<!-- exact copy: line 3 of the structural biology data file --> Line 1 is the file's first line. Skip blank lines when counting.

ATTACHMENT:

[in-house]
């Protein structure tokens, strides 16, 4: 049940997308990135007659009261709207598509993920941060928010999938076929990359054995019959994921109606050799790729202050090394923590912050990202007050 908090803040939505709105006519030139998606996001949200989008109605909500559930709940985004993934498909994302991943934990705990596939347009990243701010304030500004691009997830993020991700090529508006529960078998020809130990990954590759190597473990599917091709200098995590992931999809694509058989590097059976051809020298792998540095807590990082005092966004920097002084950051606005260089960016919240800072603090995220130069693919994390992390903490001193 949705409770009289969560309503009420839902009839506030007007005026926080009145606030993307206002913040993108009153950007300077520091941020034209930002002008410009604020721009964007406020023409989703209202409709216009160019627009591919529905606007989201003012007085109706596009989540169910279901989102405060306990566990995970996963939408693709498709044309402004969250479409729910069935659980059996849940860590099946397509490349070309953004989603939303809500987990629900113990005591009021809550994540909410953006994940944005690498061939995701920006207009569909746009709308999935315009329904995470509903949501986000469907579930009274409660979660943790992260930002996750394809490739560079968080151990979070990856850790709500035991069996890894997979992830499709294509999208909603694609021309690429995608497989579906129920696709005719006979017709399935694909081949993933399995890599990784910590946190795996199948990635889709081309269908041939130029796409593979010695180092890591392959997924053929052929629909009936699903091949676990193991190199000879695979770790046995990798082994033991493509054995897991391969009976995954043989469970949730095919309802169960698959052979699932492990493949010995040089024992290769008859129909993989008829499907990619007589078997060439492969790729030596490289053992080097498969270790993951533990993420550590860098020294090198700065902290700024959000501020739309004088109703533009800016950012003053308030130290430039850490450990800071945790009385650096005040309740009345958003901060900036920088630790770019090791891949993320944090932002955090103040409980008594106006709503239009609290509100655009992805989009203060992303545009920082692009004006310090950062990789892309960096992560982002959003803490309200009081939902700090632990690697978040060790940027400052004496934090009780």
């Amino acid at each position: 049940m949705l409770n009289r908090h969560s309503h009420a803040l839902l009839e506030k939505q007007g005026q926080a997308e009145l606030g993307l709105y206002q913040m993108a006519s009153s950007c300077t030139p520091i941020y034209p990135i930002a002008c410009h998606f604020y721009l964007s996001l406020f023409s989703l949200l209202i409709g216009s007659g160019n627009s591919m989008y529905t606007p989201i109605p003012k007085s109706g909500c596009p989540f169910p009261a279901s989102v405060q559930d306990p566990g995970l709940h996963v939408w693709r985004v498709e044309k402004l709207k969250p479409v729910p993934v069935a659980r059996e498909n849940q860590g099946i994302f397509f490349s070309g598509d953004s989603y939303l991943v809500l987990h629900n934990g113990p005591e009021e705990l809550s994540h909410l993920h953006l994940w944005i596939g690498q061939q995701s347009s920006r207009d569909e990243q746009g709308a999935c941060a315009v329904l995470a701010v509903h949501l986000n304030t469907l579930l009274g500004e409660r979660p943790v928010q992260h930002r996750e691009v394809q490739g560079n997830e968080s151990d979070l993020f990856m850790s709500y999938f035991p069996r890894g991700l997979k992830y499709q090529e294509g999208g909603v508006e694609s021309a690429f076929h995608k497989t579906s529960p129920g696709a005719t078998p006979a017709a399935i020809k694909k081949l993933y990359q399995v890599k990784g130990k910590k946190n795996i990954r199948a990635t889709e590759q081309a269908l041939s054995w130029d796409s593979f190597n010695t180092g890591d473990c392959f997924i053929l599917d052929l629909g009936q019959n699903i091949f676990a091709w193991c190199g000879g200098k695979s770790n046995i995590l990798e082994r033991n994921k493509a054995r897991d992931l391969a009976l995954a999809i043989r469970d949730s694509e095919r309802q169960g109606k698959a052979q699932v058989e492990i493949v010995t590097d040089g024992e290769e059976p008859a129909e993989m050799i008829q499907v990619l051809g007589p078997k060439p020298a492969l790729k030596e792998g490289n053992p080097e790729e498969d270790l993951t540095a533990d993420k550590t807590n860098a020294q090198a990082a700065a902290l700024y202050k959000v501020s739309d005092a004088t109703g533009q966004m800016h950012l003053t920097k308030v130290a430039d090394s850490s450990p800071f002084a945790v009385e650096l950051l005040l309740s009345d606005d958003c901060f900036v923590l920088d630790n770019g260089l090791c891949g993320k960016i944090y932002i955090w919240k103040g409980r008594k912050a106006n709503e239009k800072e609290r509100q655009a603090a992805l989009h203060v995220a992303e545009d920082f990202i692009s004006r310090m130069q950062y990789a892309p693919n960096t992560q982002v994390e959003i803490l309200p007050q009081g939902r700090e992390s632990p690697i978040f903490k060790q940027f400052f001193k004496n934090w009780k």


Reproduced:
């Amino acid at each position: 049940m949705l409770n009289r908090h969560s309503h009420a803040l839902l009839e506030k939505q007007g005026q926080a997308e009145l606030g993307l709105y206002q913040m993108a006519s009153s950007c300077t030139p520091i941020y034209p990135i930002a002008c410009h998606f604020y721009l964007s996001l406020f023409s989703l949200l209202i409709g216009s007659g160019n627009s591919m989008y529905t606007p989201i109605p003012k007085s109706g909500c596009p989540f169910p009261a279901s989102v405060q559930d306990p566990g995970l709940h996963v939408w693709r985004v498709e044309k402004l709207k969250p479409v729910p993934v069935a659980r059996e498909n849940q860590g099946i994302f397509f490349s070309g598509d953004s989603y939303l991943v809500l987990h629900n934990g113990p005591e009021e705990l809550s994540h909410l993920h953006l994940w944005i596939g690498q061939q995701s347009s920006r207009d569909e990243q746009g709308a999935c941060a315009v329904l995470a701010v509903h949501l986000n304030t469907l579930l009274g500004e409660r979660p943790v928010q992260h930002r996750e691009v394809q490739g560079n997830e968080s151990d979070l993020f990856m850790s709500y999938f035991p069996r890894g991700l997979k992830y499709q090529e294509g999208g909603v508006e694609s021309a690429f076929h995608k497989t579906s529960p129920g696709a005719t078998p006979a017709a399935i020809k694909k081949l993933y990359q399995v890599k990784g130990k910590k946190n795996i990954r199948a990635t889709e590759q081309a269908l041939s054995w130029d796409s593979f190597n010695t180092g890591d473990c392959f997924i053929l599917d052929l629909g009936q019959n699903i091949f676990a091709w193991c190199g000879g200098k695979s770790n046995i995590l990798e082994r033991n994921k493509a054995r897991d992931l391969a009976l995954a999809i043989r469970d949730s694509e095919r309802q169960g109606k698959a052979q699932v058989e492990i493949v010995t590097d040089g024992e290769e059976p008859a129909e993989m050799i008829q499907v990619l051809g007589p078997k060439p020298a492969l790729k030596e792998g490289n053992p080097e790729e498969d270790l993951t540095a533990d993420k550590t807590n860098a020294q090198a990082a700065a902290l700024y202050k959000v501020s739309d005092a004088t109703g533009q966004m800016h950012l003053t920097k308030v130290a430039d090394s850490s450990p800071f002084a945790v009385e650096l950051l005040l309740s009345d606005d958003c901060f900036v923590l920088d630790n770019g260089l090791c891949g993320k960016i944090y932002i955090w919240k103040g409980r008594k912050a106006n709503e239009k800072e609290r509100q655009a603090a992805l989009h203060v995220a992303e545009d920082f990202i692009s004006r310090m130069q950062y990789a892309p693919n960096t992560q982002v994390e959003i803490l309200p007050q009081g939902r700090e992390s632990p690697i978040f903490k060790q940027f400052f001193k004496n934090w009780k």